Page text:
While astronomers continue to search for potentially habitable alien planets, they're expanding the hunt to include moons that could host life as well.
Three new computer simulations may help researchers identify rocky satellites beyond our solar system that could harbor water on their surfaces, if their parent planets circle close enough to their stars.
When scientists working with NASA's Kepler space telescope announced the discovery of 1,235 planetary candidates in February 2011, the list included 37 Neptune-sized planets and 10 Jupiter-sized planets within their star’s habitable zones — the region of space where water can exist as a liquid on a rocky planet. Though gas giants would not boast liquid water on their surface, their moons might.
According to David Kipping, of the Harvard-Smithsonian Center for Astrophysics, a good-size rocky moon at the right distance from its star "ticks all the boxes for our wish list of habitable conditions."
Kipping, one of the members of the Hunt for Exomoons with Kepler team, authored and utilized one of three computer simulations designed to help astronomers pick such an "exomoon" out of the spacecraft's data. [Gallery: A World of Kepler Planets]
Three different simulations
Telescopes such as Kepler search for planets as they transit, or cross in front of, their star, causing telltale dips in the star's brightness. Each of the three different simulations takes those transits and searches for variations that would reveal the presence of a moon orbiting a planet.
"When a moon passes in front of a star, it causes the star to appear dimmer for a short amount of time," Kipping said.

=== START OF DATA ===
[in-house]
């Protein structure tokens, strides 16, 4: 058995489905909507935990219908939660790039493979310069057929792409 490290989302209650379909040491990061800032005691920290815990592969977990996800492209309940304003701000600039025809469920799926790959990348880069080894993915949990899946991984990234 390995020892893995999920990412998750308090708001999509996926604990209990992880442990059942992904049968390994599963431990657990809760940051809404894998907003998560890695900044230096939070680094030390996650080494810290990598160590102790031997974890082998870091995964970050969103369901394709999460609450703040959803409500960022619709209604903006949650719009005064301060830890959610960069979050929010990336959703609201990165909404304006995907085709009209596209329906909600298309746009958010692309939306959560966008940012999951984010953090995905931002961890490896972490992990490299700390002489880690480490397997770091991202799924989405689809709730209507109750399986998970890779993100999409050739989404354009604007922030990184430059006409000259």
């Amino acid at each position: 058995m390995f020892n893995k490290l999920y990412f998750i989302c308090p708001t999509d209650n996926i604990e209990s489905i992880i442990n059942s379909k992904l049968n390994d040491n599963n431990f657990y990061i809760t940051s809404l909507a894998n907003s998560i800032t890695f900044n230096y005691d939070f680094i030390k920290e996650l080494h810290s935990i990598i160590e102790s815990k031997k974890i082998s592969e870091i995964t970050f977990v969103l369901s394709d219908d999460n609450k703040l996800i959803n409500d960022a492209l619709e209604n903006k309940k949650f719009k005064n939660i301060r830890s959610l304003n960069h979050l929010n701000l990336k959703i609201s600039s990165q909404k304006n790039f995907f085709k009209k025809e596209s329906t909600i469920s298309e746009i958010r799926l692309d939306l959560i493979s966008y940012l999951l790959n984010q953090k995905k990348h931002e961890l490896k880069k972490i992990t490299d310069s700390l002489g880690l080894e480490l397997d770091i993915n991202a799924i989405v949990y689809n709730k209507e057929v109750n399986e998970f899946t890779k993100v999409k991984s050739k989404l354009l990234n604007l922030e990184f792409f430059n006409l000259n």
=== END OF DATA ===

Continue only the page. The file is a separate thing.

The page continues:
As the planet crosses in front of the star, it makes a sizable footprint. The moon, revolving around its planet, also makes a small dip in the light. As the moon slips behind its planet, the brightness of the star increases very slightly.
Kipping's model, which was published in the journal Monthly Notices of the Royal Astronomical Society (MNRAS) in May 2010, calculated what the signal of a single moon would look like as it slipped between its star and Earth. This signal can even help astronomers find moons whose orbits don't stick to the same plane as their planet.
"If you look at Triton, around Neptune, it has an inclined orbit," Kipping said. Triton orbits Neptune at 157 degrees from the plane of the planet's equator. "Something like that, we would be able to detect." [Photos of Neptune & Its Moons]
Another simulation, created by Luis Tusnski, of the National Institute for Space Research in Brazil, and Adriana Valio, of Mackenzie Presbyterian University (also in Brazil), searches for exomoons orbiting within the same plane as their planet, though it can be easily adapted to look for moons with inclined orbits.
"The physical justification for this assumption (of non-inclined orbits) is that the planet and the moon were formed together," Valio said.
However, it also identifies planets with Saturn-like rings, which create a unique data signal.
The Brazilian team's model, which was published in the December 2010 issue of the Astrophysical Journal, takes into account the presence of spots on the stellar surface as well. Like the spots seen on our own sun, these dark patches rotate across the surface of the star, reducing the amount of light produced. If a patch lined up with a planet, the dimming could appear to be a moon.